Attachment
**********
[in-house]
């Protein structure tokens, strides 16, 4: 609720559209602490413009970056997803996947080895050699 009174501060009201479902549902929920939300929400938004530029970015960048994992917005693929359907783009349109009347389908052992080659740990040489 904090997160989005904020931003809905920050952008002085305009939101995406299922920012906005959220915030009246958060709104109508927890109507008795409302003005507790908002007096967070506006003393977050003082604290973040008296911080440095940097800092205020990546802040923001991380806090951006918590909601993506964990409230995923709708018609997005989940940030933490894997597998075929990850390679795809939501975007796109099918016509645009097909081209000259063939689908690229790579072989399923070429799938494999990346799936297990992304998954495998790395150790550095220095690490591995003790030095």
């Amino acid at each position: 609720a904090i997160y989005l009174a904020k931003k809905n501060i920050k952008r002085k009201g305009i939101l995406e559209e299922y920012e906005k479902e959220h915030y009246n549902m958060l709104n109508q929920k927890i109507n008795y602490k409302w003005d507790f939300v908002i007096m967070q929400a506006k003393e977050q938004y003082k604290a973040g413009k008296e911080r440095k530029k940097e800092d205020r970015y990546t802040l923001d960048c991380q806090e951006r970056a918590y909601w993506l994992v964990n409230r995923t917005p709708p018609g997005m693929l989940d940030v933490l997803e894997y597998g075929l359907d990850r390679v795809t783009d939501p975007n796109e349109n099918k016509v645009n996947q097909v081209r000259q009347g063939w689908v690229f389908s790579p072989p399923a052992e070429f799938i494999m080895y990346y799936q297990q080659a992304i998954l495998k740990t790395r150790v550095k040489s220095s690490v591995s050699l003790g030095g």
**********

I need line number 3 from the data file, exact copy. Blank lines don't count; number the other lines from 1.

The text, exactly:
């Amino acid at each position: 609720a904090i997160y989005l009174a904020k931003k809905n501060i920050k952008r002085k009201g305009i939101l995406e559209e299922y920012e906005k479902e959220h915030y009246n549902m958060l709104n109508q929920k927890i109507n008795y602490k409302w003005d507790f939300v908002i007096m967070q929400a506006k003393e977050q938004y003082k604290a973040g413009k008296e911080r440095k530029k940097e800092d205020r970015y990546t802040l923001d960048c991380q806090e951006r970056a918590y909601w993506l994992v964990n409230r995923t917005p709708p018609g997005m693929l989940d940030v933490l997803e894997y597998g075929l359907d990850r390679v795809t783009d939501p975007n796109e349109n099918k016509v645009n996947q097909v081209r000259q009347g063939w689908v690229f389908s790579p072989p399923a052992e070429f799938i494999m080895y990346y799936q297990q080659a992304i998954l495998k740990t790395r150790v550095k040489s220095s690490v591995s050699l003790g030095g």